Before leaving, we are also warned about the food. However, to much of our surprise, it was quite good – and there was ketchup available on the resort (they had started importing it from Mexico, about six months ago). The food was plentiful and mostly delicious. They know how to do a great pork! We found out that one of the restaurants close to our room also did breakfast (Cuban Restaurant) so we didn’t have to trek all the way up to the main buffet one. The staff were friendly and service was quick.

After spending a week of relaxation, I was ready to go home. Not to say that I didn’t enjoy it but I wanted more adventure and less confinement to one location. Onto my next adventure soon!




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Vacation Time!

Once every year, I try to take a real vacation from work where I am virtually off the grid (no email or phone) so that I can take my mind off of the office and just enjoy myself. For my two weeks this year, I went to Hong Kong, Singapore, and Macau with my sister, my mother and her friend (also one of my best friend’s mother). It was quite the journey – full of activities/sightseeing, food, and hanging out with friends.

My original list of things to do and eat included (in no specific order):

  • Celebrate Mom’s birthday
  • Go to the Peak
  • Eat lots of street food (especially chee cheong fun AKA rice noodle roll since it’s served with a peanut sauce, hoisin sauce, hot sauce, soy sauce and sesame seeds. Here’s a good example of how it’s made)
  • Shopping at the markets
  • See the Big Buddha
  • Visit Ocean Park
  • Jog
  • Dim Sum
  • Visit museums (Here’s a list of the museums and it’s free admissions every Wednesday)
  • Hang out with friends and family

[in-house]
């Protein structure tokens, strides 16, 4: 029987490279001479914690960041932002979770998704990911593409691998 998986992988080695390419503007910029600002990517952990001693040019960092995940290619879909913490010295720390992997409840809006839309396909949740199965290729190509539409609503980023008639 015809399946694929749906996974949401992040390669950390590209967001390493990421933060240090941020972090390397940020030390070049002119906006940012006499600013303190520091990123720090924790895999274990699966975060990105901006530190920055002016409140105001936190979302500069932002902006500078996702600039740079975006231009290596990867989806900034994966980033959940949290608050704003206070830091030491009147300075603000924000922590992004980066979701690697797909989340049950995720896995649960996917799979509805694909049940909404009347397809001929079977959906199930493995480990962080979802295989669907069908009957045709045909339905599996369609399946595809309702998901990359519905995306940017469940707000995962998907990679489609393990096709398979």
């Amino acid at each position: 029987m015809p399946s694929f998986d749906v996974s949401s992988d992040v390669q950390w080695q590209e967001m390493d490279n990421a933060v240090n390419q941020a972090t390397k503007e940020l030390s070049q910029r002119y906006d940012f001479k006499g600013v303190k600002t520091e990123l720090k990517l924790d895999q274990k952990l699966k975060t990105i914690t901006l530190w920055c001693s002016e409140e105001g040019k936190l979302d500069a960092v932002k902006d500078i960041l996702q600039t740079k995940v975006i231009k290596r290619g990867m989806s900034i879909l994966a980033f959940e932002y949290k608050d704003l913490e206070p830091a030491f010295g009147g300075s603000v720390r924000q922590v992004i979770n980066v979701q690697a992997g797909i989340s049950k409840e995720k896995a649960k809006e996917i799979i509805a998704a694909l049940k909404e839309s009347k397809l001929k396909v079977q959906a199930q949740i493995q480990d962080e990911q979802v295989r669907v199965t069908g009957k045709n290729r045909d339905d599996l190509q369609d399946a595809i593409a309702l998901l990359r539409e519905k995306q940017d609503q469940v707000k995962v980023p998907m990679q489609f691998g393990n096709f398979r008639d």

• Take the ferry
  • See the Hong Kong night skyline at Victoria Harbour
  • Relax
  • Visit immigration about getting a HK identification card

It’s an extensive list but I was being very ambitious until the end, when I realized that I managed to accomplish most things minus seeing the Big Buddha and visiting Ocean Park.

It was a learning experience in terms of: learning more about myself (how I like to travel, personal growth, lifestyle choices), learning about my mother and her travelling style, learning that my sister has a whole different side to her when she’s with her boyfriend, and that I’m not sure I could live in Hong Kong.

Let me elaborate. Hong Kong is a fantastic city to visit because it’s a modern city where there is constant movement. The pace of life is definitely faster than life in Toronto, even their escalators are moving twice as fast so you don’t need to walk up them to go past people; it already gets you to your destination faster! Time is money and money helps you accomplish more things in life (this is true for most places) but people of Hong Kong also don’t have time for bullshit. Eating at a restaurant is often about ordering when you sit down, get your food quickly, hoover your food down and getting out of there as soon as you’re done to move onto your next task. This process is repeated for most of your day: buying groceries, getting on public transportation, and shopping.

After being there for two weeks, the constant go-go attitude of Hong Kong people made me not really want to live there because it’s fast, really fast and if you don’t get on the bandwagon, it’s hard to fit keep up in all aspects of life. However, it did make me realize that I should be more productive with my time and do things that I want to accomplish without procrastinating. You end up feeling better about yourself because 1) you’ve accomplished your goal, 2) you have more time to accomplish your other goals and not having any regrets and 3) hard work yields results (an intrinsic feeling of success).

This post has mainly been about Hong Kong. More on Singapore and Macau to come!